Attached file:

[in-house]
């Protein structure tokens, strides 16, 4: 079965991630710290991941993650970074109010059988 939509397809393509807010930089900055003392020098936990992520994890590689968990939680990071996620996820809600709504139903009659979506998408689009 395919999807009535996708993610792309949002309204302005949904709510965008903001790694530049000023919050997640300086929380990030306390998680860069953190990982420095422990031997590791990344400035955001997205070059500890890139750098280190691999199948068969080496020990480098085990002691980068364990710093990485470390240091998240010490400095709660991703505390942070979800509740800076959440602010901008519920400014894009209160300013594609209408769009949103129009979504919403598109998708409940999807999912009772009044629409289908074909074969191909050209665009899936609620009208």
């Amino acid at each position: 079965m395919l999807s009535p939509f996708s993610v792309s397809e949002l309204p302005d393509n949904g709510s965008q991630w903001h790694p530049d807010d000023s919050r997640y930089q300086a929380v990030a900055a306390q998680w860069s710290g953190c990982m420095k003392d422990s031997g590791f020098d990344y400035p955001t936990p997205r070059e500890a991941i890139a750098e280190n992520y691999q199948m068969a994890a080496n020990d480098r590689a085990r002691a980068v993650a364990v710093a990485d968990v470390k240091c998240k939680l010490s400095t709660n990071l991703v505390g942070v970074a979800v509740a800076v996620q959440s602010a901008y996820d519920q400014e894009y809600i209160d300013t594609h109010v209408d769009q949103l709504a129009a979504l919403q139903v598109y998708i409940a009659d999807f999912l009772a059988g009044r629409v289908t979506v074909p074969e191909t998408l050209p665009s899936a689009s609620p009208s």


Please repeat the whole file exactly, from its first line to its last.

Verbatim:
[in-house]
């Protein structure tokens, strides 16, 4: 079965991630710290991941993650970074109010059988 939509397809393509807010930089900055003392020098936990992520994890590689968990939680990071996620996820809600709504139903009659979506998408689009 395919999807009535996708993610792309949002309204302005949904709510965008903001790694530049000023919050997640300086929380990030306390998680860069953190990982420095422990031997590791990344400035955001997205070059500890890139750098280190691999199948068969080496020990480098085990002691980068364990710093990485470390240091998240010490400095709660991703505390942070979800509740800076959440602010901008519920400014894009209160300013594609209408769009949103129009979504919403598109998708409940999807999912009772009044629409289908074909074969191909050209665009899936609620009208």
């Amino acid at each position: 079965m395919l999807s009535p939509f996708s993610v792309s397809e949002l309204p302005d393509n949904g709510s965008q991630w903001h790694p530049d807010d000023s919050r997640y930089q300086a929380v990030a900055a306390q998680w860069s710290g953190c990982m420095k003392d422990s031997g590791f020098d990344y400035p955001t936990p997205r070059e500890a991941i890139a750098e280190n992520y691999q199948m068969a994890a080496n020990d480098r590689a085990r002691a980068v993650a364990v710093a990485d968990v470390k240091c998240k939680l010490s400095t709660n990071l991703v505390g942070v970074a979800v509740a800076v996620q959440s602010a901008y996820d519920q400014e894009y809600i209160d300013t594609h109010v209408d769009q949103l709504a129009a979504l919403q139903v598109y998708i409940a009659d999807f999912l009772a059988g009044r629409v289908t979506v074909p074969e191909t998408l050209p665009s899936a689009s609620p009208s």